What is the "bearing down" method?

I've noticed some of you talking about using the "bearing down" method to help slow a fast heart rate. I'm curious - what is that exactly? I have an ICD because I survived an SCA. Nowadays, if I feel my heart racing, I do a few deep breaths (in for 4, out for 6) and it seems to settle things down. I'm always open to other methods though!! In addition to the "bearing down" method, are there other things you guys do to slow your heart rate? I like to avoid getting shocked when I can!


4 Comments

Bearing down

by AgentX86 - 2022-09-19 22:53:56

This is one of the "Vagal maneuvers".  This particular one can be compared to going to the bathroom, without going to the bathroom.  There are others that you can try.  They work for some and sometimes for others, and not for others. They're certainly worth a try.

https://www.webmd.com/heart-disease/atrial-fibrillation/vagal-maneuvers-and-heart-rate

Modified Valsalva manoeuvre

by Gemita - 2022-09-20 01:50:20

Hello Lildanishgirl, it is good to hear from you again.  To add to AgentX86 comment, there is a newer technique called the Modified Valsalva manoeuvre.  I attach a link which gives good info.  

See also short video (second link) and the full Lancet article for indications when to use this method.  There are some contraindications and in any event with your ICD I would always ask your doctors whether this technique would be suitable for you to try to help stop an arrhythmia before you get an ICD shock.

The trials for the modified Valsalva manoeuvre seem to cover Supraventricular tachy arrhythmias that originate from atrial or AV nodal tissue including atrioventricular nodal re-entrant tachycardia (AVNRT) and atrial tachycardia, which is more common in patients with Wolff-Parkinson-White syndrome.  It would appear that Atrial Fibrillation and Flutter were not included in the trials, nor sinus tachycardia, so I am unclear how effective this modified technique is likely to be with all atrial arrhythmias.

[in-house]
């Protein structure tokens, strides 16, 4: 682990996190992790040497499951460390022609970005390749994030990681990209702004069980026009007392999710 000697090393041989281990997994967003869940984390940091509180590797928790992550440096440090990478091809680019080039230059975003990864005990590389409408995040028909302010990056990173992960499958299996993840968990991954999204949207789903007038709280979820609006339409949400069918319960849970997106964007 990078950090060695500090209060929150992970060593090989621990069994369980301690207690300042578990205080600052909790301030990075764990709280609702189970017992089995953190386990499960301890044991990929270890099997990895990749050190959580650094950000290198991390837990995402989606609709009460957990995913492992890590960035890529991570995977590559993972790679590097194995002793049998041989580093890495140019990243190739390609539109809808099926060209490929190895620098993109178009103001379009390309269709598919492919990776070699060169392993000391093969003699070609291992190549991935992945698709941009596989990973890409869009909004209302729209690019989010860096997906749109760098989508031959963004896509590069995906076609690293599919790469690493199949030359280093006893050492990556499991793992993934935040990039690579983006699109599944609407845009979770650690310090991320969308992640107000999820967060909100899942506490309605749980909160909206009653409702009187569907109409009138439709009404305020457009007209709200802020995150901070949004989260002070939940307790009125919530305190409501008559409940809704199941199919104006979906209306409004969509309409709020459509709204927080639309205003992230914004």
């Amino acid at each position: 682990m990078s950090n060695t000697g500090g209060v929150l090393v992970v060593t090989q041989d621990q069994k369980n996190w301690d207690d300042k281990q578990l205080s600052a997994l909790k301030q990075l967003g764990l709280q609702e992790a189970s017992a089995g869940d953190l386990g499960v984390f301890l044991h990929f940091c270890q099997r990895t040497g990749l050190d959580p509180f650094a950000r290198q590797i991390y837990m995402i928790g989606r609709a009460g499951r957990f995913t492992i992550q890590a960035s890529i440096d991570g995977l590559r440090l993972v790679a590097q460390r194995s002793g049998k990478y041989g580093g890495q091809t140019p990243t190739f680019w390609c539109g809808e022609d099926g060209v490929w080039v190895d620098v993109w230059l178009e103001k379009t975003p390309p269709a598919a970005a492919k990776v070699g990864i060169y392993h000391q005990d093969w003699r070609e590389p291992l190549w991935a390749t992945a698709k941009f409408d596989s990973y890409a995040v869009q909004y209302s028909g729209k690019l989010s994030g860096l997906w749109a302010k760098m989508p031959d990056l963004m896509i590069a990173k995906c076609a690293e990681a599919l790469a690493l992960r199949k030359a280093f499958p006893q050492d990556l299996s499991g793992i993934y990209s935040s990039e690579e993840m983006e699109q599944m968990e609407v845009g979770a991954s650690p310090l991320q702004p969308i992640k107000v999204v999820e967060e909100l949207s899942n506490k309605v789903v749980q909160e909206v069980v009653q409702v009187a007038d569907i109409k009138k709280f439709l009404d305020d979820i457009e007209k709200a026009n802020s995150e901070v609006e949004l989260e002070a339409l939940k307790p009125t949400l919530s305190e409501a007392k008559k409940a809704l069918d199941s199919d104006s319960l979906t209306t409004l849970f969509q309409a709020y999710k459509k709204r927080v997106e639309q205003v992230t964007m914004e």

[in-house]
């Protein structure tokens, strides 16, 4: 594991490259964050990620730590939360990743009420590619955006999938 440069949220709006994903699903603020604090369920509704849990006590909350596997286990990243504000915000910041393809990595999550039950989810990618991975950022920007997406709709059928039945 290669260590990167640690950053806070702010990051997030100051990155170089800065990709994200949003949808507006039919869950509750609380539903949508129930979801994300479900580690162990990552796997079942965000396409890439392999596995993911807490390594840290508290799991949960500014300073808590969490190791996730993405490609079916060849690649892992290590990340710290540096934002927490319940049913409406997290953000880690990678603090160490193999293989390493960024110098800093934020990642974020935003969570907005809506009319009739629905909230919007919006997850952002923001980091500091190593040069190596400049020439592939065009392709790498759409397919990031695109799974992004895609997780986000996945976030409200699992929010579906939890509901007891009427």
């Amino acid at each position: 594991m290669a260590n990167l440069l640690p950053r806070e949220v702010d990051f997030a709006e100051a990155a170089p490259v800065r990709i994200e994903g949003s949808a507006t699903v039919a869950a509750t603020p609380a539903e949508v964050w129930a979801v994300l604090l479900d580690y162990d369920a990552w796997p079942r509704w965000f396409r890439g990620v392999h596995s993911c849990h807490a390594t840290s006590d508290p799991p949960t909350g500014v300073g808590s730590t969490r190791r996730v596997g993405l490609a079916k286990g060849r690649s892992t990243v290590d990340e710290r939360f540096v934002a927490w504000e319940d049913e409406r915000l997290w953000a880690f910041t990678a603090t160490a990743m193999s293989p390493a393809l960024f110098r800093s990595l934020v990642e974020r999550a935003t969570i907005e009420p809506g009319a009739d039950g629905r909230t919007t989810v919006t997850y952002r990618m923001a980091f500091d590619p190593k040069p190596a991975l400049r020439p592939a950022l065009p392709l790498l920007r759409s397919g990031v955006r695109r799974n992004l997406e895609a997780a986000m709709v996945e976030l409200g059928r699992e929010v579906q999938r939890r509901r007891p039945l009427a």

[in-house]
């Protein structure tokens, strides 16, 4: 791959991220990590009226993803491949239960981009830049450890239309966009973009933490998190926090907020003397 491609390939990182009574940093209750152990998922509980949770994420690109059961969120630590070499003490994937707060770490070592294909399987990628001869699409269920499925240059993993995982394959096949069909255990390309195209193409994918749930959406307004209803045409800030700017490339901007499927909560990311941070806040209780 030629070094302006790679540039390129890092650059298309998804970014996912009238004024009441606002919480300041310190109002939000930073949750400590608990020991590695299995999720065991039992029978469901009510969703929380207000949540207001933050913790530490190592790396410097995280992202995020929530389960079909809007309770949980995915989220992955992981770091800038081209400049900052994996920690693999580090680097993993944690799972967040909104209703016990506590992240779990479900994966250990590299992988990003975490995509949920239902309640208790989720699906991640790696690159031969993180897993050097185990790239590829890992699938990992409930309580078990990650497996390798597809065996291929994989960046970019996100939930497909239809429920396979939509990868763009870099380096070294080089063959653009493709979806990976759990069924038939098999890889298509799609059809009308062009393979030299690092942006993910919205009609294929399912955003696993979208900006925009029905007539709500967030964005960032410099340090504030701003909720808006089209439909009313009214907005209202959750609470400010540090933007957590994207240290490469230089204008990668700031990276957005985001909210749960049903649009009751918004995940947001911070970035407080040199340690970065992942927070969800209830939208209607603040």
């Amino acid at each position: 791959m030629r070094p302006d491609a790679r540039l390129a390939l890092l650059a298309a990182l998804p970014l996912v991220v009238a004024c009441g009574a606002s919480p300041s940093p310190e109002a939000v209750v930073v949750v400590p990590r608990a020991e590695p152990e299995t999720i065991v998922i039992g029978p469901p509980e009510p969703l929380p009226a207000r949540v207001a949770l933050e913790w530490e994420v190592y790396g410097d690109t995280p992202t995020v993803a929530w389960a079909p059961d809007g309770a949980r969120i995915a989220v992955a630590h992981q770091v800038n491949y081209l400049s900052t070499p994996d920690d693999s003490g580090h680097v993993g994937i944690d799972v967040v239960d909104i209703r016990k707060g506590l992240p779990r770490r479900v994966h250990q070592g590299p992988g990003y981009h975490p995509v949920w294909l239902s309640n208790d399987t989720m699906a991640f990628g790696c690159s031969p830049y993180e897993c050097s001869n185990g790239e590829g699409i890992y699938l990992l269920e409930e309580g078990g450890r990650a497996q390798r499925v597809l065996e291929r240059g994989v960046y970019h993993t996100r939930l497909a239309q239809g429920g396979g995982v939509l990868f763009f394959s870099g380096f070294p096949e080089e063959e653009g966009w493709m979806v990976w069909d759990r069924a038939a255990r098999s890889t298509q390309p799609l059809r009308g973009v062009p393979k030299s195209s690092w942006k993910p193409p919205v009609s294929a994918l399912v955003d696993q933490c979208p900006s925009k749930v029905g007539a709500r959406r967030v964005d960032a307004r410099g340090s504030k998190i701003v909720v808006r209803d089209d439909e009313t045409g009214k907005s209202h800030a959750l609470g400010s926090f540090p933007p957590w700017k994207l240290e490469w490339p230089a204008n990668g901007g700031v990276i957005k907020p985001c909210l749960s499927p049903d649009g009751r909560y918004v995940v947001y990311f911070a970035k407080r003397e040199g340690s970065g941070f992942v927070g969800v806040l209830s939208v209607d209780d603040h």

I suffer from a variety of atrial tachy arrhythmias and will try anything in an attempt to stop them, so why not have a try, with your doctor’s blessing of course?  Positional changes or activities that can increase my abdominal/chest pressure like coughing, trying to blow through closed lips while pinching nose, can work well for me.  I also take sips of hot or ice cold water during a fast arrhythmia because one or both can help with my occasional swallowing induced tachycardia.

https://www.racgp.org.au/FSDEDEV/media/documents/Clinical%20Resources/HANDI/Modified-Valsalva-manoeuvre-for-supraventricular-tachycardia.pdf

https://www.thelancet.com/journals/lancet/article/PIIS0140-6736(15)61485-4/fulltext#sec1

I would discuss with the Cardiologist

by Rch - 2022-09-20 17:21:24

Hi, reading your history of valvular heart dz, arrhythmias, cardiac arrest, ICD etc , I would consult the Cardiologist on your new symptoms. He/She might consider titrating up the beta blockers. You could still try the modified valsalva if it helps. I would also consult the Gyn or Pediatrician if higher beta blockers would adversely affect your newborn if you're still nursing.

EP’s Instruction

by DoggieMama - 2022-09-22 01:44:33

I just got a BiV ICD on Sept 6 (along with some complications). Before I left the hospital, my EP told me to NOT bear down when having a bowel movement. 
 

That being said, I think you should talk to your docs before trying something similar. 

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